We don’t want to be a supplier, but a partner: AgustaWestland
The mainstream media in Kochi had splashed across their front pages the interview of Jackie Callcut, Chief Executive Officer of AgustaWestland India, thus eclipsing the inauguration of India’s first Naval and Maritime Exposition (NAMEXPO 2013). The media was following AgustaWestland which is under the scanner on charges of corruption in the ` 3,727-crore contract for 12 AW-101 VVIP helicopters for the Indian Air Force.
Flattered by the coverage, Jackie Callcut told SP’s M.A.I. that it was understandable that the media was chasing the story. “There is no denying that it has been a difficult year for us, but we are confident in the Indian system and we have nothing to hide. We will be totally vindicated and we hope AgustaWestland will be restored to its former position.”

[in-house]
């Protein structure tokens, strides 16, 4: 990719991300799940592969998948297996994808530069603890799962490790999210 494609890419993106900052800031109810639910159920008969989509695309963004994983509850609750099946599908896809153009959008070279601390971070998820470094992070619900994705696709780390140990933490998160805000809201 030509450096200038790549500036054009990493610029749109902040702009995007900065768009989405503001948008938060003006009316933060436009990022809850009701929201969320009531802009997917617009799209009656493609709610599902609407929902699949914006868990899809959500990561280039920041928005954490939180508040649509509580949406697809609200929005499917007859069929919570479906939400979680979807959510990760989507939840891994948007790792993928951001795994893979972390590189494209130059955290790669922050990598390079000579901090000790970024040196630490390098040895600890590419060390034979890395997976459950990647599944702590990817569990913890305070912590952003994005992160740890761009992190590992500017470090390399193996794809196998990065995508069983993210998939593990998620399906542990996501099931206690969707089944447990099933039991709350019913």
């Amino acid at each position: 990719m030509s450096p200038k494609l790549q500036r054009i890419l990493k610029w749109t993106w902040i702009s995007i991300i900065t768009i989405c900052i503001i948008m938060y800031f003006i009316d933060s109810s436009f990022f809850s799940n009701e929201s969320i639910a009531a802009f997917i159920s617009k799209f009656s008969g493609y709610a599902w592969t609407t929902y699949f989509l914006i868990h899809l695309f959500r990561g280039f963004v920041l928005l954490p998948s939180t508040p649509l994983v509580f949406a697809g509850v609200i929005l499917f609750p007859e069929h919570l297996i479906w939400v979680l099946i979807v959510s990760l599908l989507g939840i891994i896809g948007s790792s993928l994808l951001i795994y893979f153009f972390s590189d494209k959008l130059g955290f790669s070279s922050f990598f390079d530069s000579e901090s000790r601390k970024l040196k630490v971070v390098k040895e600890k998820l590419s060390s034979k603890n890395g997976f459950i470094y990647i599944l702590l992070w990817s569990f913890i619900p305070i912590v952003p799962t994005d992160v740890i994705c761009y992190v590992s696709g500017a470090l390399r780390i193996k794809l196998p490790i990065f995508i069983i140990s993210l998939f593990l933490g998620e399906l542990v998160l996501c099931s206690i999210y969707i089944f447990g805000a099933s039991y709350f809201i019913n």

The defence market, she remarked, is not an easy one, particularly at this moment and the equipment programme for the Indian armed forces have been delayed due to certain weaknesses in the system. “Notwithstanding these issues, AgustaWestland will continue to expand its presence in India. We want to bring the best of technologies here and we want to have joint ventures on equitable terms.”
For that to happen, she affirms that India has to further liberalise its foreign direct investment policy. “To get high-end technologies, the stake has to be better than 26 per cent. We are keen on developing indigenous capabilities, but the market needs to be incentivised.”
As regards AgustaWestland’s footprints in India, she mentioned the relationship beginning with Seaking helicopters and the prog- ress towards a joint venture with Tatas for civil helicopters. Talking about the potential of the naval market, she said that “the company would continue its support of Seaking helicopters and participate in the tender for 56 naval utility helicopters (NUH) replacement and the multi-role helicopter replacement.”
“At the end of the day, we don’t want to be just a supplier, but a partner,” she asserted.